Laboratoř genové exprese

Biotechnologický ústav AV ČR

Průmyslová 595

252 50 Vestec


Tel.::+420 325 873 748

DIČ: CZ86652036

IČ: 86652036

VAT No.: CZ86652036

Institute of Biotechnology

Ongoing research projects and our grants

Our grants

  • MŠMT NPU II (2016-2020): BIOCEV: from Fundamental to Applied Research BIOCEV
  • VES KONTACT II (2016-2018): Objasnění mechanismu asymetrického dělení buněk za pomoci vajíček drápatky jako modelového systému
  • GAČR (2015-2017): The diagnostic, predictive and prognostic role of microRNA signature in rectal cancer
  • MŠMT (2013-2015): NO signaling during early development and regeneration
  • GAČR (2012-2015): Molecular DNA repair characteristics in CRC tumor tissue
  • GAČR (2013-2016): Gene expression profiling and functional characterization of glial cell subpopulations following ischemic brain injury

Finished projects

  • SEVENTH FRAMEWORK PROGRAMME (2008 - 2013): Standardisation of generic pre-analytical tools and procedures for in vitro diagnostics
  • AMVIS (2010-2012): Cellular Expression Signatures in Idiopathic Pulmonary Fibrosis
  • GAČR (2010-2012): Cell volume regulation in glial cells during brain ischemia/reperfussion
  • In cooperation with TATAA Biocenter Sweden, we have organised the international symposium: Developmets in Real-time PCR.
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  • GAČR (2009 - 2011): Formation of spatiotemporal molecular gradients in early development of Xenopus leavis
  • GAAV (2009 -2011): MicroRNA expression during early development of Xenopus leavis and mRNA degradation
  • GAAV (2008 - 2010): Mechanisms of embryonic stem cells early differentiation
  • IGA (2008 - 2010): Gene expression profiling in cancer circulating cells (CTCs) in breast carcinoma patients - a tool for early metastasis detection and therapy individualisation
  • GAUK (2009): Quantification of HER2 gene amplification in cancer tissue by qPCR and digital PCR
  • GAUK (2008): Spatio-temporal map of gene expression of developing mouse embryo tooth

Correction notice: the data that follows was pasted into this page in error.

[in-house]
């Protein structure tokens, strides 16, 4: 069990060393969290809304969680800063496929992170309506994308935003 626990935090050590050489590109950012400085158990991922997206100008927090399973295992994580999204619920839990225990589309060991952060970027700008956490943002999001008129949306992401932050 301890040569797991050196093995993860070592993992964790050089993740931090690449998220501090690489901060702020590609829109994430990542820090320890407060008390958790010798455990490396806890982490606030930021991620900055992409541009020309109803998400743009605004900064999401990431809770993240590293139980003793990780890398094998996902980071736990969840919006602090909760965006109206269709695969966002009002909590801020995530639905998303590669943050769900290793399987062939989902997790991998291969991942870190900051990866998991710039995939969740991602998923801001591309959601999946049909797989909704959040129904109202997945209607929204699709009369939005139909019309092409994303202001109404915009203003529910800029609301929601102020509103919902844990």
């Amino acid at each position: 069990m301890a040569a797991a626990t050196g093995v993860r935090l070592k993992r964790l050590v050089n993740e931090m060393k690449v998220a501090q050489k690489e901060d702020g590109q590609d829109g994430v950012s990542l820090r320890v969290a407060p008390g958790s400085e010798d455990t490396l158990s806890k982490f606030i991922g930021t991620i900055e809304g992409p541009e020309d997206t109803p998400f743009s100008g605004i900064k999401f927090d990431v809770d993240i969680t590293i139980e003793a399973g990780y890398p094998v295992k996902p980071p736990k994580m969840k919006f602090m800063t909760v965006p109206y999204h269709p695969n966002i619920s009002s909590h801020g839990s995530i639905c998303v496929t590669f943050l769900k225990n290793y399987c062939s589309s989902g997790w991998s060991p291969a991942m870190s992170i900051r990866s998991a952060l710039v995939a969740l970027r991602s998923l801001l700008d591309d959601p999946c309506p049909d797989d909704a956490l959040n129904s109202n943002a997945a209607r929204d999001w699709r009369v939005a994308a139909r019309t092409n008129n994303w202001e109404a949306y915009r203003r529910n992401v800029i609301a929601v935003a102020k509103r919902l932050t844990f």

Single-cell and sub cell qPCR

In collaboration with TATAA Biocenter, we are developing methods to study the expression of genes in individual cells, and to correlate the expression to physiologic cell properties such as membrane potential as measured by patch clamp technique on the same cell. We also study heterogeneity on cellular level, and have found that expression of certain genes can differ several orders of magnitude between cells in the same seemingly homogeneous population (Genome Research 15, 1388-1392, 2005, Nature Reviews Genetics 6, 1, 2006). In particular, we discovered that expression of genes in individual cell varies according to the log normal distribution.

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In neurotrauma, brain ischemia or neurodegenerative diseases, astrocytes become reactive (which is known as reactive gliosis) At an early stage after neurotrauma, reactive astrocytes have a neuroprotective effect; at a later stage, they facilitate the formation of posttraumatic glial scars and inhibit CNS regeneration. This is accompanied by an altered expression of many genes. We propose that reactive astrocytes can be the future target for the therapeutic strategies promoting regeneration and plasticity in the brain and spinal cord in various disease conditions. To describe and to better understand these processes on gene expression level we make expression profiles of astrocytes on single cell level using real-time PCR (qPCR). Our unique high-throughput qPCR platform allows us to study up 100 genes per cell, using our optimized protocols.


The aim of this study is to identify the major ion channels or transporters participating in astrocyte and NG2 glia swelling and volume regulation during ischemia or hypotonic stress in brain slices. Changes in volume of astrocytes given by ischemia results brain edema and a full understanding of astrocyte and NG2 glia responses to ischemic insult and their underlying mechanisms is important for the future development of glia-oriented therapeutic strategies. We collaborate with Department of Cell Neurophysiology on this project. Our part of the work is gene expression profiling ion channel on single cell level. These cell are directly collected into lysis buffer and it is performed the reverse transcription from one cell. Then the preamplification is performed and qPCR. We used Biomark platform for these measurements.

Expression profiling